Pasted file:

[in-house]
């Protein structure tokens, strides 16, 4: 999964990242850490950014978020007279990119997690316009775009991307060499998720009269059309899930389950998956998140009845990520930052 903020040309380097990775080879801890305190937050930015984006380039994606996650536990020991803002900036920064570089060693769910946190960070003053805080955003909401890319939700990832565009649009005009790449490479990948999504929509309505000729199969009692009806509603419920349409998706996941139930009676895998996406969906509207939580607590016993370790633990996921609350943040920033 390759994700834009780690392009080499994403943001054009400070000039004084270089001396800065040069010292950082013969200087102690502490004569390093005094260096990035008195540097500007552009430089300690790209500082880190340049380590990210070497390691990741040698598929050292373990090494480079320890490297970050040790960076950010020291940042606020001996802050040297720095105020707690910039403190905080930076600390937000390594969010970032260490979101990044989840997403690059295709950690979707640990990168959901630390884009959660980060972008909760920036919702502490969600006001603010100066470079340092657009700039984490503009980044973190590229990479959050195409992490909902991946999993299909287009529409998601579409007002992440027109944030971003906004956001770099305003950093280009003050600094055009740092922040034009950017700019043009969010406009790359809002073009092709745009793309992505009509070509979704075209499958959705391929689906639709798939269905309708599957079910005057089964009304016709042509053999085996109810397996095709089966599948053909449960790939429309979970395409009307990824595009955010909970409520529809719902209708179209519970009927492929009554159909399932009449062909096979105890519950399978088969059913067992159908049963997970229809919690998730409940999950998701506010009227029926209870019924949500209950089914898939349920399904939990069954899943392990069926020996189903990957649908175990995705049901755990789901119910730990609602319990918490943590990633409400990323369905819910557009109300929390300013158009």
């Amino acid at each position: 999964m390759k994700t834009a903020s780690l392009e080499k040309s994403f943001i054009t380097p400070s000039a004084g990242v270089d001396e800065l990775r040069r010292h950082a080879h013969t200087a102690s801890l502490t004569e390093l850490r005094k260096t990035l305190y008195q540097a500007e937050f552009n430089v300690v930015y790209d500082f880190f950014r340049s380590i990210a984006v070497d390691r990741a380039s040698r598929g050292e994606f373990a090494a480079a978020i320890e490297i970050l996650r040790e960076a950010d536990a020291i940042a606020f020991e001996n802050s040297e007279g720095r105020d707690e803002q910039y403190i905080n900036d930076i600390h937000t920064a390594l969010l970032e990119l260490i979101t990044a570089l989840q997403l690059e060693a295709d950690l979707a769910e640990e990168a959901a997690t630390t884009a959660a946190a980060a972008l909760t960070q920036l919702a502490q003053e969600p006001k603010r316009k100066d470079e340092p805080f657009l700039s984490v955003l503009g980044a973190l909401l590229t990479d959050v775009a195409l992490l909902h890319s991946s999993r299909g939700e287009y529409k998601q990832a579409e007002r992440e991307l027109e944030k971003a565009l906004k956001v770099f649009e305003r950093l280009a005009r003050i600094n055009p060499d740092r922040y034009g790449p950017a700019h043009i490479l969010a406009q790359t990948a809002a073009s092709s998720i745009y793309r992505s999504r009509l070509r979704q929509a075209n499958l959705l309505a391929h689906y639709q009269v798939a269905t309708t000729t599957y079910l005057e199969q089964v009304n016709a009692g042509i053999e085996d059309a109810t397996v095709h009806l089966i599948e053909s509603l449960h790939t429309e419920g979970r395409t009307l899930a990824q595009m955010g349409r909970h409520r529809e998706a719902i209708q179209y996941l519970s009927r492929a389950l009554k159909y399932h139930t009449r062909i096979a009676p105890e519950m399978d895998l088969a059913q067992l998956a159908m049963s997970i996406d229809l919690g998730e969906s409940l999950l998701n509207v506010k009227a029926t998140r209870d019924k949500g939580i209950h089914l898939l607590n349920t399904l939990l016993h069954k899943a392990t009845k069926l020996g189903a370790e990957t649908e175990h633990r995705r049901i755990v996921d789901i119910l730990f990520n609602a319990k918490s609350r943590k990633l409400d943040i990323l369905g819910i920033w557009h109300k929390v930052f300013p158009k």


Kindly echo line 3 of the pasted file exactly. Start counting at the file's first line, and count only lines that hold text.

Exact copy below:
């Amino acid at each position: 999964m390759k994700t834009a903020s780690l392009e080499k040309s994403f943001i054009t380097p400070s000039a004084g990242v270089d001396e800065l990775r040069r010292h950082a080879h013969t200087a102690s801890l502490t004569e390093l850490r005094k260096t990035l305190y008195q540097a500007e937050f552009n430089v300690v930015y790209d500082f880190f950014r340049s380590i990210a984006v070497d390691r990741a380039s040698r598929g050292e994606f373990a090494a480079a978020i320890e490297i970050l996650r040790e960076a950010d536990a020291i940042a606020f020991e001996n802050s040297e007279g720095r105020d707690e803002q910039y403190i905080n900036d930076i600390h937000t920064a390594l969010l970032e990119l260490i979101t990044a570089l989840q997403l690059e060693a295709d950690l979707a769910e640990e990168a959901a997690t630390t884009a959660a946190a980060a972008l909760t960070q920036l919702a502490q003053e969600p006001k603010r316009k100066d470079e340092p805080f657009l700039s984490v955003l503009g980044a973190l909401l590229t990479d959050v775009a195409l992490l909902h890319s991946s999993r299909g939700e287009y529409k998601q990832a579409e007002r992440e991307l027109e944030k971003a565009l906004k956001v770099f649009e305003r950093l280009a005009r003050i600094n055009p060499d740092r922040y034009g790449p950017a700019h043009i490479l969010a406009q790359t990948a809002a073009s092709s998720i745009y793309r992505s999504r009509l070509r979704q929509a075209n499958l959705l309505a391929h689906y639709q009269v798939a269905t309708t000729t599957y079910l005057e199969q089964v009304n016709a009692g042509i053999e085996d059309a109810t397996v095709h009806l089966i599948e053909s509603l449960h790939t429309e419920g979970r395409t009307l899930a990824q595009m955010g349409r909970h409520r529809e998706a719902i209708q179209y996941l519970s009927r492929a389950l009554k159909y399932h139930t009449r062909i096979a009676p105890e519950m399978d895998l088969a059913q067992l998956a159908m049963s997970i996406d229809l919690g998730e969906s409940l999950l998701n509207v506010k009227a029926t998140r209870d019924k949500g939580i209950h089914l898939l607590n349920t399904l939990l016993h069954k899943a392990t009845k069926l020996g189903a370790e990957t649908e175990h633990r995705r049901i755990v996921d789901i119910l730990f990520n609602a319990k918490s609350r943590k990633l409400d943040i990323l369905g819910i920033w557009h109300k929390v930052f300013p158009k």